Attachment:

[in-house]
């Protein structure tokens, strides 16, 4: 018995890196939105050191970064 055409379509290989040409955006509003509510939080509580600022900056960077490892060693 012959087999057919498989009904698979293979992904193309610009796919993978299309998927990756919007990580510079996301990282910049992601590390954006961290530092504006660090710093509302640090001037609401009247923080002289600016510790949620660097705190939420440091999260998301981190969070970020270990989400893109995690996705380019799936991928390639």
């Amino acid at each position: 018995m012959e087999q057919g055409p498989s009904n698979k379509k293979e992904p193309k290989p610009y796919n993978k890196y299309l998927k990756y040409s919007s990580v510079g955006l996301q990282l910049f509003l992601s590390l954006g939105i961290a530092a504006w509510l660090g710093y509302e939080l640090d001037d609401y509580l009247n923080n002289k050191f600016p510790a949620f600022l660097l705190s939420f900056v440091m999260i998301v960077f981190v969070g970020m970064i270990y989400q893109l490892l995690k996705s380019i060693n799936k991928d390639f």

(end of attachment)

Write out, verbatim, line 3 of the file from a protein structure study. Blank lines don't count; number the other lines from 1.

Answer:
């Amino acid at each position: 018995m012959e087999q057919g055409p498989s009904n698979k379509k293979e992904p193309k290989p610009y796919n993978k890196y299309l998927k990756y040409s919007s990580v510079g955006l996301q990282l910049f509003l992601s590390l954006g939105i961290a530092a504006w509510l660090g710093y509302e939080l640090d001037d609401y509580l009247n923080n002289k050191f600016p510790a949620f600022l660097l705190s939420f900056v440091m999260i998301v960077f981190v969070g970020m970064i270990y989400q893109l490892l995690k996705s380019i060693n799936k991928d390639f």